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Madrid, 5 March 2024. The number of cancers diagnosed in Spain in 2024 will reach 286,664 cases, an increase of 2.6% compared to 2023, according to the Spanish Society of Medical Oncology (SEOM)(1). This diagnosis not only has a significant emotional impact on patients but also on those around them. Fear, uncertainty, anger and sadness are emotions that are part of the process and vary in intensity throughout the course of the illness.

Often, those close to the cancer patient do not know how to act or how to talk to their loved one during the process. That is why it is important to find out about the various situations that may arise and how to deal with them from a specialist such as Fátima Castaño, a psycho-oncologist at MD Anderson Cancer Center Madrid.

Castaño recommends avoiding catch phrases and motivational phrases such as "don't worry", "everything will be fine" or "I'm with you", as well as the warlike language that, she points out, is still often used in the media. "We have to move away from the language of fight and battle, of loser and winner, which puts patients in a psychologically negative position. We still hear phrases that patients and their families can hardly identify with and that do not reflect their reality," she stresses.

In this sense, the specialist also insists on avoiding what is known as the tyranny of positivism. "Excessive demands on positivity can influence and generate discomfort in patients because they may think that sadness or fear, normal for the circumstances, are related to their illness or a possible worsening; that their positivity is related to medical improvement," she explains.

However, she says that a positive attitude helps to face the process with greater resources, to improve quality of life and to prevent mood disorders. However, she continues, this tyranny of positivity is one of the elements that often brings patients to the clinic: "In many cases they explain that they feel they are not doing well enough because they are transmitting sadness to their relatives, which generates an added pressure, they feel guilty and do not allow themselves to transmit negative emotions, which makes it difficult for them to ask for help and can lead to further isolation."

Castaño maintains that feeling negative emotions is "unavoidable" and that it is also necessary, "externalising" them helps to drain them and find support to cope with them. "In fact, this is natural and healthy. In my opinion, negative emotions are wrongly called negative; they are emotions that are not pleasant but are part of the psychological adaptation process that favours acceptance and coping with a life crisis situation such as cancer.  We must allow patients to feel and express themselves," she adds, emphasising that this step helps us to get closer to them, to seek resources and to feel more connected.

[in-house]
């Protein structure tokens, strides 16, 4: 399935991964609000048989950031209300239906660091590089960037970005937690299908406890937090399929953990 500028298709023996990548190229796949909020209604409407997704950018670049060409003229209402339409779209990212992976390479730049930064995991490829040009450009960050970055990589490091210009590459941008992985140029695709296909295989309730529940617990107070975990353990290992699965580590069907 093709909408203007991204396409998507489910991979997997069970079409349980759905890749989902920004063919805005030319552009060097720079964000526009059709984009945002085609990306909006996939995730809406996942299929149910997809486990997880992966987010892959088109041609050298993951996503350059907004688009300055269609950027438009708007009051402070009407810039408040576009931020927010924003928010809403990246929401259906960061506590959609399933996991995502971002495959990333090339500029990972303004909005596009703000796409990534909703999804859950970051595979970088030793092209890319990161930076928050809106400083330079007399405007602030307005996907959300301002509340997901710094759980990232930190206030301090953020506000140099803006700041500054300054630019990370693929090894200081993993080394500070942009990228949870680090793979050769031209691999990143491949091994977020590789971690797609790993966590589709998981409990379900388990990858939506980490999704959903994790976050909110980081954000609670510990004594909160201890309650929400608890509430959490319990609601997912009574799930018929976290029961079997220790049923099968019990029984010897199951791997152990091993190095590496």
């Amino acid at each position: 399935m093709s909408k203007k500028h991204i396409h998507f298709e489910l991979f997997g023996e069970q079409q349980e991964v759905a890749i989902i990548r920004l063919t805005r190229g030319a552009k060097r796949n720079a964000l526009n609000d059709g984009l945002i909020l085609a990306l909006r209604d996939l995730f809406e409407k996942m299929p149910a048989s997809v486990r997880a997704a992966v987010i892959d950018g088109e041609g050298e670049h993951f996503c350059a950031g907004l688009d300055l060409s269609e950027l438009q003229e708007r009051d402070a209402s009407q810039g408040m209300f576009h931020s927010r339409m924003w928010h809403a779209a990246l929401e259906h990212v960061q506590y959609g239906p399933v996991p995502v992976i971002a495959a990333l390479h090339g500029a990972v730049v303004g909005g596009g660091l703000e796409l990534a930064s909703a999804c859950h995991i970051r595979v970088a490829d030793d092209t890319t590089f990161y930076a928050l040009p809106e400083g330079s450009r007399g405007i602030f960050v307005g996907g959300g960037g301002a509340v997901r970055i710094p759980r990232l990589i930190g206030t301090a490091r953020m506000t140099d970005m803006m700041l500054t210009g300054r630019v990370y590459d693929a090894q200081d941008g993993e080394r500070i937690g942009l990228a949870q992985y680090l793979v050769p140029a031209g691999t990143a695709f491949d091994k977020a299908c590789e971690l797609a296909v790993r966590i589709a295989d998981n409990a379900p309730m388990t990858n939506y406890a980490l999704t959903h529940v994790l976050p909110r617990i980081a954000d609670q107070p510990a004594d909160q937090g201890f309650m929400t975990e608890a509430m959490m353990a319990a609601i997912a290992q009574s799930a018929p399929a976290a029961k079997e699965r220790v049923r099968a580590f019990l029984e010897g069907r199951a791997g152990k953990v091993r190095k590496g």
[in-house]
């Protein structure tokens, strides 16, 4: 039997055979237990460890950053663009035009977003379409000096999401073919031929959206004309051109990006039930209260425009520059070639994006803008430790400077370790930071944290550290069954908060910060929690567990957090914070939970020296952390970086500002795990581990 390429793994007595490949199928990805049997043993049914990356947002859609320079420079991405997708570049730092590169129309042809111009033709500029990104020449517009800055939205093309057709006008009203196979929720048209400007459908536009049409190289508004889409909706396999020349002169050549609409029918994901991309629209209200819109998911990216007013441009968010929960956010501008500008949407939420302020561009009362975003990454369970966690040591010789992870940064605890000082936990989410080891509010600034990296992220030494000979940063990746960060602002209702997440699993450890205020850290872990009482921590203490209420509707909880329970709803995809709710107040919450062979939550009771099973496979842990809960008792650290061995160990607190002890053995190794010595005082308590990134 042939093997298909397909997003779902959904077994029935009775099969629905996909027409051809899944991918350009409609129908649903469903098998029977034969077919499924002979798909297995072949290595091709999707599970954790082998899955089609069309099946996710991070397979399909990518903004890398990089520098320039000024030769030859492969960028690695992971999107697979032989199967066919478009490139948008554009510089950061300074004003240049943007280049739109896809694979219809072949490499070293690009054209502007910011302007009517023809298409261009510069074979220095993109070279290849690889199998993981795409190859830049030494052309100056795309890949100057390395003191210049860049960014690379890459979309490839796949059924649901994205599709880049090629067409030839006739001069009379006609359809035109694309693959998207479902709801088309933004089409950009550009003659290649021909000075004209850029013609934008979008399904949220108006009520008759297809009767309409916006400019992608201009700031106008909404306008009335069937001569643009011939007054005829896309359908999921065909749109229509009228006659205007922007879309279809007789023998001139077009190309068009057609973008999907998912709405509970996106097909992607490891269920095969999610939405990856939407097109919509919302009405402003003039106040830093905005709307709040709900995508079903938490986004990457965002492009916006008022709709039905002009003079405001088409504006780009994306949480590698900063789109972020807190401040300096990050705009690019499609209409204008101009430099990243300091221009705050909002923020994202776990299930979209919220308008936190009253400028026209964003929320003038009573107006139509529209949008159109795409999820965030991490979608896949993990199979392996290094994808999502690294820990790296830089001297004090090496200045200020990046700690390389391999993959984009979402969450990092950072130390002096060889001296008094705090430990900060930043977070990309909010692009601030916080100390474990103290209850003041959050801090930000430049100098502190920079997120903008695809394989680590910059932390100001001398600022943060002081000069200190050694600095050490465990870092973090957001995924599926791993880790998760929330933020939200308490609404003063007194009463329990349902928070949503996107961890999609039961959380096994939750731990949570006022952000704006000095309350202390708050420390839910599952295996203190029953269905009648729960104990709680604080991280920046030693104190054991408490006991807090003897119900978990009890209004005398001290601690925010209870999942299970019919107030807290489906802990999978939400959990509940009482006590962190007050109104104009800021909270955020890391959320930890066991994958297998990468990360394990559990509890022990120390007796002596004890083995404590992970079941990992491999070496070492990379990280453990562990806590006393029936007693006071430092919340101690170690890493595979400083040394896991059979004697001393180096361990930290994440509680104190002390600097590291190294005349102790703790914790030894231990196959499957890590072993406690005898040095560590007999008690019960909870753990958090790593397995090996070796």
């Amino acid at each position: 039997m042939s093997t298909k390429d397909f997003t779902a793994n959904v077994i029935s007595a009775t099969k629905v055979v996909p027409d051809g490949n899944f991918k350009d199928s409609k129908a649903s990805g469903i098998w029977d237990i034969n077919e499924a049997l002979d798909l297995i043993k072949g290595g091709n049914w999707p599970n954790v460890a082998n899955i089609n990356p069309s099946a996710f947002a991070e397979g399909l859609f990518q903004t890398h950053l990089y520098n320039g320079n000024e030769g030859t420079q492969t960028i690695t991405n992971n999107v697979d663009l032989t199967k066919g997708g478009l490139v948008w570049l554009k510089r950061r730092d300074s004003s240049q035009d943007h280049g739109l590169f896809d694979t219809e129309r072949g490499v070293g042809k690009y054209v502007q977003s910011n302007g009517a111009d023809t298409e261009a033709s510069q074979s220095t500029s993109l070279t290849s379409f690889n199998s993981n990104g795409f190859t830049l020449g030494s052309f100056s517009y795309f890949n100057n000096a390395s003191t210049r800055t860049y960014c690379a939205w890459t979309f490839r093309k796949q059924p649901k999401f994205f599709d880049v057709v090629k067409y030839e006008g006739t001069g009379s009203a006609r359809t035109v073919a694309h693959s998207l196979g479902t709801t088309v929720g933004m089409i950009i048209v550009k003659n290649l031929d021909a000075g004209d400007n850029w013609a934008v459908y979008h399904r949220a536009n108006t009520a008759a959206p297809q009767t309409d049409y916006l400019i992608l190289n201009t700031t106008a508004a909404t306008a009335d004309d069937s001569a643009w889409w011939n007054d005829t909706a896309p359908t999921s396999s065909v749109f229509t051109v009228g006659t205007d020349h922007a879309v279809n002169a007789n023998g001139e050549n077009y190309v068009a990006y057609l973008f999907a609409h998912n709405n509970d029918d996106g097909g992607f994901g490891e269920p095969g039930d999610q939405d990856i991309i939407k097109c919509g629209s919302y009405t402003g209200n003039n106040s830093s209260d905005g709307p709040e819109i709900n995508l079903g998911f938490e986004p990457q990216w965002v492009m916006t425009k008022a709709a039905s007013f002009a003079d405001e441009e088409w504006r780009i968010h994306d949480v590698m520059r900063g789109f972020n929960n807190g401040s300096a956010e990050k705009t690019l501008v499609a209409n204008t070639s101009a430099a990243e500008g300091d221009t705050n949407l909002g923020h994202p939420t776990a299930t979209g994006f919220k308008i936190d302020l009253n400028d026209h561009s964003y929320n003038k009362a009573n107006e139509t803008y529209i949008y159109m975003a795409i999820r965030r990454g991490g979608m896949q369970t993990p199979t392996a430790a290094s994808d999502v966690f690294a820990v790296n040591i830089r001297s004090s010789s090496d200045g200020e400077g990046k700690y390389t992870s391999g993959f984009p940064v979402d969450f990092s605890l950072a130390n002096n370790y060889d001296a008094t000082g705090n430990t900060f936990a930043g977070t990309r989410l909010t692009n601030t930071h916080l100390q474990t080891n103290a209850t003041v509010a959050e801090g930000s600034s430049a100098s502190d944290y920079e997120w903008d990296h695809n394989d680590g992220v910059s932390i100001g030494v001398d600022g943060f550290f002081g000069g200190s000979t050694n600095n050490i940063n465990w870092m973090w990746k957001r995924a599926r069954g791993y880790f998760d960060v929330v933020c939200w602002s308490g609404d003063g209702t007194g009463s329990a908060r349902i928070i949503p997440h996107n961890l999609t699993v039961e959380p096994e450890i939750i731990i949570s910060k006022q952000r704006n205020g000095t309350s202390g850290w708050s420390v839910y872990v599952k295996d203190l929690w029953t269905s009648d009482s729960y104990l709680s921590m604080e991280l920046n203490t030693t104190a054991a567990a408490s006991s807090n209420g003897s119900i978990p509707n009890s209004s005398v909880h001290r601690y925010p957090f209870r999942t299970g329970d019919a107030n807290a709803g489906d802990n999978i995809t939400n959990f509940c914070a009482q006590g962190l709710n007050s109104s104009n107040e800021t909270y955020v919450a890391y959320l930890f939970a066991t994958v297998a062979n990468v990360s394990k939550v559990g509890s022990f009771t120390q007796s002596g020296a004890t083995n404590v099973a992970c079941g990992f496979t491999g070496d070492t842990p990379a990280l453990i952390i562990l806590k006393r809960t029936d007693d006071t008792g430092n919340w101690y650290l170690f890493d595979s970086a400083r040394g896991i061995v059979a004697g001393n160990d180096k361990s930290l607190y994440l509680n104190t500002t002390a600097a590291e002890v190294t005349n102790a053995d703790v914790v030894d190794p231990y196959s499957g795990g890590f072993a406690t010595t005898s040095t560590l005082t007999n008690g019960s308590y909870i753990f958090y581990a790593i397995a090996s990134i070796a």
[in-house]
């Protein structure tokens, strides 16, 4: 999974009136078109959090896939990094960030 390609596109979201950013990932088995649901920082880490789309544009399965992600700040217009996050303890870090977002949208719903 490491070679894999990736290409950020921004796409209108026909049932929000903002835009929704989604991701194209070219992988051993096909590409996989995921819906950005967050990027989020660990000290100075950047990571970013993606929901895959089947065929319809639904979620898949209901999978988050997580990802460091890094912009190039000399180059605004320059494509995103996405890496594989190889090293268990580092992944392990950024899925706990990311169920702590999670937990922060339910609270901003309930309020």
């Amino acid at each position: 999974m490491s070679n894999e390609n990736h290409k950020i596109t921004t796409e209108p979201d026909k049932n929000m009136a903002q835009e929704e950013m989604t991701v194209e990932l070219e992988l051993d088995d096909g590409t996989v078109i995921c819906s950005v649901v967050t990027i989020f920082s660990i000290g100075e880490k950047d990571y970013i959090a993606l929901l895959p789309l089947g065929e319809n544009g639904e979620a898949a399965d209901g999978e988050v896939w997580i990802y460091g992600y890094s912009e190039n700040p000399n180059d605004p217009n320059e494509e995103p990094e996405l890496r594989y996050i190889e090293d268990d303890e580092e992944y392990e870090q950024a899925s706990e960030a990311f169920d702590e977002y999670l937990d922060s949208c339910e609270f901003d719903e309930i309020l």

Listening, questioning, presence and information-seeking as main strategies

Regardless of the case, the psycho-oncologist stresses the importance of starting any interaction with the patient by actively listening and asking questions to understand and get to know their needs. "Each person is unique. We have to adjust our communication style to their own circumstances, conditions and personality. This strategy will help them feel that their relatives are close and present," she explains.

In the case of patients who withdraw into themselves, the psycho-oncologist says it is important to respect their space and idiosyncrasies. "We must find other ways to communicate – not only verbal but also non-verbal communication is valid. Keeping them informed about possible resources, help and needs in the illness process will be of great help in offering the best support."

The MD Anderson Madrid psycho-oncologist offers a series of tools to facilitate communication in these cases:

  • Listen and do not take for granted.
  • The open question to facilitate expression: How do you feel, what do you need, what would help you at this moment?
  • Identify circumstances that favour communication and prepare for these communicative moments.
  • Put yourself in your loved one's shoes and understand that not everyone benefits from expressing how they feel at every moment.
  • Keeping a conversation going in a complicated context.
  • Working as a team.

Communicating with a child with relatives with cancer

When communicating with a child whose family members have been diagnosed with cancer, the specialist says that it is "crucial to explain what is happening, as well as to give them information adapted to their capacity for understanding to help them understand the changes that may arise in the family environment". In this way, she points out, they will be able to understand the situation and feel part of the process: "For this reason, it is not advisable to hide the information because it can generate a feeling of guilt, incomprehension and a perception of isolation and loneliness."